Particle accelerators have a lot of important jobs, like looking for new stuff by slamming beams of old stuff together. But a new particle accelerator observation has managed to be important while doing almost precisely the opposite of what we’d expect. Physicists have found evidence for hard-to-detect stuff by, well, …
Physicist Usama Hussain laughed uncomfortably every time the conversation even got close to the question, “Do you look for nothing?” His professors would kill him if they heard him agree with that. After all, he’s technically looking for a brand new particle that may or may not exist, with the hopes that it might help…
Four British schoolboys had just been called from class. They were ten days away from their A-level exams, the ones that determine the direction the rest of their lives would take, but they’d been interrupted from their studies to discuss the deepest secrets of the universe—their work hunting for the magnetic monopole…
GENEVA, SWITZERLAND— Hiding in the suburbs behind trees and a meadow with furry brown donkeys is a warehouse with an elevator that only visits negative floors. Hundreds of feet down, hyper complex detectors inside an octagonal tube the color and size of a large barn whistle loudly and peer like cameras at protons, the…
Conceptually, particle physics experiments are surprisingly simple. Smash a shitload of particles together, and look at what comes out. The results will either confirm whatever the business-as-usual theory is, or, if there’s a really crystal clear deviation from that theory, they might prove some new hypothesis about…
CERN’s Large Hadron Collider beneath Geneva, Switzerland isn’t just one, but a handful of experiments sprinkled along the length of the 17-mile-round ring. One of the biggest, the Compact Muon Solenoid or CMS, is getting a major upgrade today, which CERN is comparing to an open-heart surgery.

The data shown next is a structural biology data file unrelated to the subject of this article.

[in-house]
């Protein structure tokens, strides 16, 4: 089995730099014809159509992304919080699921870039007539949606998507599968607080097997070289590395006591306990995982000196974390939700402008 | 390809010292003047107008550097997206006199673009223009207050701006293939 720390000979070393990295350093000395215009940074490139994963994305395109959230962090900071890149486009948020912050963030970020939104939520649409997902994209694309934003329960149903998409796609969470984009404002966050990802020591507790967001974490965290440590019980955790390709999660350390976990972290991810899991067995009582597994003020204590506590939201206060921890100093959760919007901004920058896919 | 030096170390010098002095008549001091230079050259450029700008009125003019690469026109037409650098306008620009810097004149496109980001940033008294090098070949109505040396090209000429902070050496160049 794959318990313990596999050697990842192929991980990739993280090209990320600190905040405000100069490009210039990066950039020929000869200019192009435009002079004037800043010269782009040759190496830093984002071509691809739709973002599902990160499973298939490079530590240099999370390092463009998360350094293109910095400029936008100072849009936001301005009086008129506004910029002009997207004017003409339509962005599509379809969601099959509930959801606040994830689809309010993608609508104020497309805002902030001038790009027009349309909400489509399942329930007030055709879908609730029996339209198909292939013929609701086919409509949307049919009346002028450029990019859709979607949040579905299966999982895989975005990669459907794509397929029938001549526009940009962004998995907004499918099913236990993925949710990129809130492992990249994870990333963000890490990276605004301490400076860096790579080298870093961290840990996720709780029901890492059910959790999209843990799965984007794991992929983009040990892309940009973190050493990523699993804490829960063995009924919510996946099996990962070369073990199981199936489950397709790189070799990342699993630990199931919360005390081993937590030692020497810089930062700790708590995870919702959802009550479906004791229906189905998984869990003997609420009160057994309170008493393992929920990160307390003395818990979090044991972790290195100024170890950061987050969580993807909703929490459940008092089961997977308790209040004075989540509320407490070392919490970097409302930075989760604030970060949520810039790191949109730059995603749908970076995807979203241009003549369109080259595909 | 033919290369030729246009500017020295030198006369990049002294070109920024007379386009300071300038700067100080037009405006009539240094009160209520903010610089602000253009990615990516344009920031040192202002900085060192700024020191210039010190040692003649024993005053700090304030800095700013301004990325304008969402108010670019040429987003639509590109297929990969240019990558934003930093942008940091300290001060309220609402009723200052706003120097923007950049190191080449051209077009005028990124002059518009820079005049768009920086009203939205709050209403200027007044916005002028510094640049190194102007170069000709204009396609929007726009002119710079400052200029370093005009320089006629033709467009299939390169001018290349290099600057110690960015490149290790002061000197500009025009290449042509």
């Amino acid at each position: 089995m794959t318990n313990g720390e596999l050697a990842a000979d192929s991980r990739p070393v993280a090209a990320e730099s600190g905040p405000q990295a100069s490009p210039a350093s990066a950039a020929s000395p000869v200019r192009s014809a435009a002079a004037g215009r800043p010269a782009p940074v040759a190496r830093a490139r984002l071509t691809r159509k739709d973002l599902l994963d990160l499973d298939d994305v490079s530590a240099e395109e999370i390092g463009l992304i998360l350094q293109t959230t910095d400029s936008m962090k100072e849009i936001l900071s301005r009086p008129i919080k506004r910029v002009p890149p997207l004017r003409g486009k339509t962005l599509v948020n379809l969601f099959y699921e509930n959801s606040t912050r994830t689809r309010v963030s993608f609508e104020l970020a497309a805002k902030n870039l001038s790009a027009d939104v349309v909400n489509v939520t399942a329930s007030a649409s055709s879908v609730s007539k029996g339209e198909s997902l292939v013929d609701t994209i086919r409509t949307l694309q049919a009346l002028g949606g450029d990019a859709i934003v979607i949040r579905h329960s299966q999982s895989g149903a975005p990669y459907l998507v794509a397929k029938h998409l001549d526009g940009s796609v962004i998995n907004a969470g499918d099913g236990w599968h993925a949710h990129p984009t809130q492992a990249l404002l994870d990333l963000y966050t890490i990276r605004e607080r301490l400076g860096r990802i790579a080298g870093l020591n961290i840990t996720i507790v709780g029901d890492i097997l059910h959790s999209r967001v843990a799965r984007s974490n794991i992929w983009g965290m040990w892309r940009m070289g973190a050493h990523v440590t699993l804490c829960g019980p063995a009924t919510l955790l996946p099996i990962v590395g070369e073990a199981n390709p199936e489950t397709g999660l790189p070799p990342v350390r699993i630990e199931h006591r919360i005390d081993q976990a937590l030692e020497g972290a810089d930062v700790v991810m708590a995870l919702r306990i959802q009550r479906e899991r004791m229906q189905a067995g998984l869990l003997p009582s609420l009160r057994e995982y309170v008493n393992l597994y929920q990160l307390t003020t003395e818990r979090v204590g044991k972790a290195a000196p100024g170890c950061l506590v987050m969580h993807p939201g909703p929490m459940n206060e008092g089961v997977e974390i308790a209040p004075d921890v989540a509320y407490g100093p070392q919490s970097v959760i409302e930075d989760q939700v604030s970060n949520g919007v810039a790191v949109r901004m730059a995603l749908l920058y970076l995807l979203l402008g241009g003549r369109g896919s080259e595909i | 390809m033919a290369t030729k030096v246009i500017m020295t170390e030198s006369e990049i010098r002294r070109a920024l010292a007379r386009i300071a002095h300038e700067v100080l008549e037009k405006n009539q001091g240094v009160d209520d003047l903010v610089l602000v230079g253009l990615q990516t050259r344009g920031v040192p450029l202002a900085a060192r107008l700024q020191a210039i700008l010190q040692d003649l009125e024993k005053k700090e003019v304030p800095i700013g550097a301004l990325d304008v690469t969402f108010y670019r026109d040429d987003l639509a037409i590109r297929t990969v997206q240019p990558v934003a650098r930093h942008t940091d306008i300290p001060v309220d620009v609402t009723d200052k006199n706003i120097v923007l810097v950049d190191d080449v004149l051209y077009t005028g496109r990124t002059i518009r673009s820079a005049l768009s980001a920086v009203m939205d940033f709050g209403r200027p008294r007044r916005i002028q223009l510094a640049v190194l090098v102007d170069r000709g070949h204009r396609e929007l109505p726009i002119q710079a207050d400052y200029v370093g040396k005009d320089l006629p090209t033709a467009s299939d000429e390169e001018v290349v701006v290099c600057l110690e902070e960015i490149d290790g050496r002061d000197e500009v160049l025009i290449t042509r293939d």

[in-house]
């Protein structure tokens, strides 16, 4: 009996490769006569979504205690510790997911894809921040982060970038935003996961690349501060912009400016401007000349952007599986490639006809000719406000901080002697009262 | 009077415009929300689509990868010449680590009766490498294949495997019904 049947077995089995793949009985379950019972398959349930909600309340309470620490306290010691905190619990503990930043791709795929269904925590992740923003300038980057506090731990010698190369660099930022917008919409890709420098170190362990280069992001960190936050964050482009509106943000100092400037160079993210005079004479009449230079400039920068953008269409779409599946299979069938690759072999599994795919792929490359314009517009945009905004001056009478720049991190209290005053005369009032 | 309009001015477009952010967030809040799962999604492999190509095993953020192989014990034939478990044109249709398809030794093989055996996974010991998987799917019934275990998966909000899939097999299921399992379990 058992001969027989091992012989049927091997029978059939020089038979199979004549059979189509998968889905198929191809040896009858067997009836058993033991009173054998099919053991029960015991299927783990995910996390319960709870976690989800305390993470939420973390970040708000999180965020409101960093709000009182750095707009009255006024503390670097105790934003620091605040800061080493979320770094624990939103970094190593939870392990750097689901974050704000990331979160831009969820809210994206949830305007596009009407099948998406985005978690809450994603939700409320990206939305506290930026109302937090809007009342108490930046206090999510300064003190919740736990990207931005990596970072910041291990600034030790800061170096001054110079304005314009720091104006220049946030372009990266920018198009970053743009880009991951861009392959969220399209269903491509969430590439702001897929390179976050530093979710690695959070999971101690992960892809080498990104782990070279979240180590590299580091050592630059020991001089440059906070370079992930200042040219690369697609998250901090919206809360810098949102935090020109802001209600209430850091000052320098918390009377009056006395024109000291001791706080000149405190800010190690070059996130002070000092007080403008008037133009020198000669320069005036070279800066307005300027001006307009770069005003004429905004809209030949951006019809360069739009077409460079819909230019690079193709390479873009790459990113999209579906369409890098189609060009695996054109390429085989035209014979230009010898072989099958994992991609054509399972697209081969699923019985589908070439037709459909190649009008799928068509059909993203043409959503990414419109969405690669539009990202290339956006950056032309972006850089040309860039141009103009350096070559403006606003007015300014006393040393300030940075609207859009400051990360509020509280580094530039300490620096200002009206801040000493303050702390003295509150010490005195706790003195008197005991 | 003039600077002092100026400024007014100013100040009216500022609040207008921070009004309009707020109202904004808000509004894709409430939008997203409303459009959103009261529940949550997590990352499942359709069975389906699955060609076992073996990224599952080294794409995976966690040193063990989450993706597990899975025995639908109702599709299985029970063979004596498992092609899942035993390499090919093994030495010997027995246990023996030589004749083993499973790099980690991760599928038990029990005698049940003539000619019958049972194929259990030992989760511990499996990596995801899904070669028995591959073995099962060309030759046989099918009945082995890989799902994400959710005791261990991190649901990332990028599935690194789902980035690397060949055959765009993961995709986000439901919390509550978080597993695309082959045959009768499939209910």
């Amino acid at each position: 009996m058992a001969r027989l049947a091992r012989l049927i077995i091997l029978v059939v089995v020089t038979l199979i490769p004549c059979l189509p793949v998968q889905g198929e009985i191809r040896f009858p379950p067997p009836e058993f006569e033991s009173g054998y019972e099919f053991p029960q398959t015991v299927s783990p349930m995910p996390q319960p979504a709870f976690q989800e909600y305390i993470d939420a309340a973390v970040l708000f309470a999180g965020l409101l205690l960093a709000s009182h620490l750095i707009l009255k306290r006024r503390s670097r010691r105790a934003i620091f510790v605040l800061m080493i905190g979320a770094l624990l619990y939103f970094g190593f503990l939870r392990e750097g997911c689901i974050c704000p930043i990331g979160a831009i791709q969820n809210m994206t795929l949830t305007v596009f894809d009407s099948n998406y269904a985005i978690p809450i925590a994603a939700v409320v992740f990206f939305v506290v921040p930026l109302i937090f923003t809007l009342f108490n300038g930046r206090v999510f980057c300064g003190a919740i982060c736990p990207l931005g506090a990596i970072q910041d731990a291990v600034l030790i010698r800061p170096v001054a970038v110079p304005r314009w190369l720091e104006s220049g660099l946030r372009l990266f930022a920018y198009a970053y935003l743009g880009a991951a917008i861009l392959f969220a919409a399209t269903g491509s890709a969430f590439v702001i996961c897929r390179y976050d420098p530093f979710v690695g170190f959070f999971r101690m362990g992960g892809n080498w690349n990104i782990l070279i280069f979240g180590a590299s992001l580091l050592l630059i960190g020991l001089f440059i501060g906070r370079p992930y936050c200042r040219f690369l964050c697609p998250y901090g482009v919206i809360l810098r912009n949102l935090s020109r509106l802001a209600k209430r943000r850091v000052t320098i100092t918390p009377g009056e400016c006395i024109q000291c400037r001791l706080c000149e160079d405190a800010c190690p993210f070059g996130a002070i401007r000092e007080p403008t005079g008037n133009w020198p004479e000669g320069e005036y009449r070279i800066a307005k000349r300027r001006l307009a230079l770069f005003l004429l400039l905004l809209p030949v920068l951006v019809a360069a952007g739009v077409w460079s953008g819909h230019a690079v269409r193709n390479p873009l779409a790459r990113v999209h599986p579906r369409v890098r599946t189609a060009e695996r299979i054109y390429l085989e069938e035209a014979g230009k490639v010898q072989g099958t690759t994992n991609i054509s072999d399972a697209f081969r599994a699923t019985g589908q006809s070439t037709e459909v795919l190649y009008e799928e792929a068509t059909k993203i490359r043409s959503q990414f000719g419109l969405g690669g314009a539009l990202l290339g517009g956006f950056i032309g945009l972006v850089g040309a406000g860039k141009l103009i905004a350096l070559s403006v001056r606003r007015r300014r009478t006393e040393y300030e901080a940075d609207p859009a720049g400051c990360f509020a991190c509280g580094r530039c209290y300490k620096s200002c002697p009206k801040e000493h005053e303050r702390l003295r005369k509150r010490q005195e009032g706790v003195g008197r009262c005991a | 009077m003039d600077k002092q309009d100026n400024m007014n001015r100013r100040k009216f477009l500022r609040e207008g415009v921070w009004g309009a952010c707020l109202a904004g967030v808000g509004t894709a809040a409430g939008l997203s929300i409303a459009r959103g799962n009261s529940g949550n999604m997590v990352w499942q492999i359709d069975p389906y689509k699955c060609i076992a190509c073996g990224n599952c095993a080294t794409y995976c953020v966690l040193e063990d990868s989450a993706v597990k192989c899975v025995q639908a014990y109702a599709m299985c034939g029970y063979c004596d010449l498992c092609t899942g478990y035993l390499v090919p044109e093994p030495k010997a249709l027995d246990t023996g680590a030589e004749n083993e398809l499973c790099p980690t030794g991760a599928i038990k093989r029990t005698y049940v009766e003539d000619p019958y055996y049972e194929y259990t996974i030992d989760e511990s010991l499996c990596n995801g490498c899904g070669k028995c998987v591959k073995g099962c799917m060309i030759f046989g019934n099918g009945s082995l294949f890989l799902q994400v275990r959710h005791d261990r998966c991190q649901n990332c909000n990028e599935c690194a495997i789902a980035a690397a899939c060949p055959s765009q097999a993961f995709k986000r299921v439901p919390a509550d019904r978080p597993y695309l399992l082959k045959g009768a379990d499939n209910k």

The Large Hadron Collider sits underground, spanning over five miles across beneath the bucolic suburbs of Geneva, Switzerland. This metal behemoth serves to try and understand the most basic building blocks of our universe. The question stands, then: if ghosts are real, shouldn’t the LHC have found them?
The Large Hadron Collider is the largest and most complex machine in the world, but it only took one adventurous weasel to shut it down in November of last year. The unfortunate fellow jumped over a substation fence and was hit by 18,000 volts of electricity. Now, its stuffed corpse is on display at the Rotterdam…
Well, shoot. It’s been confirmed that early hints of a possible exotic new particle at the Large Hadron Collider in Switzerland have vanished. That disappointing news was announced this morning at a physics conference in Chicago.
Scientists working at CERN have found four new “tetraquark” particles comprised of the same four subatomic building blocks. These exotic particles don’t last very long, and they probably don’t play an important cosmological role, but the discovery reveals the surprising diversity of the tetraquark family.
Earlier this week, physicists at the Large Hadron Collider announced they’d found tantalizing traces of a possible new fundamental particle — perhaps a heavier cousin of the Higgs boson, or the elusive graviton, a quantum carrier of the force of gravity.
After two years of upgrades, the world’s largest particle accelerator is back in business. And it’s already bashing subatomic particles together at higher energies than ever before to probe the most fundamental questions about the nature of the universe.
Late yesterday, CERN scientists made history by using the most powerful particle accelerator in the world to hurl beams of protons together at the record-breaking energy of 13 TeV (tera-electronvolts) — a full 5 TeV higher than the previous standard.
Scientists at the Large Hadron Collider have just announced the detection of a rare particle decay “harder to find than the famous Higgs particle.” The strange B meson is certainly a lot less famous than the Higgs boson, but it also has an important role to play in the Standard Model of particle physics.
Particle physicist and musician Piotr Traczyk has taken data plots from the historic discovery of the Higgs boson and converted it into music that can be played by two guitars. Heavy metal guitars, to be more precise. The result is as nerdy as it is excellent.
It's been closed for renovations and upgrades since 2013, but on Sunday, the Large Hadron Collider powered on with no sign of complications, and successfully carried two proton beams, fired in opposite directions, around its 27km circumference.
The Large Hadron Collider (LHC) is the most audacious physics experiment in human history. Now scientists are about to restart the giant particle collider for a new set of experiments. Last time, they did the almost-impossible and found the Higgs Boson. This time, they might find something even more exciting.
Everyone's favorite mega-machine, the Large Hadron Collider at CERN, is meant to help humans some of the most basic questions about the nature of our world. How it goes about this is—in a word—complex. But part of it involves a bit of good old-fashioned (kind of) photography.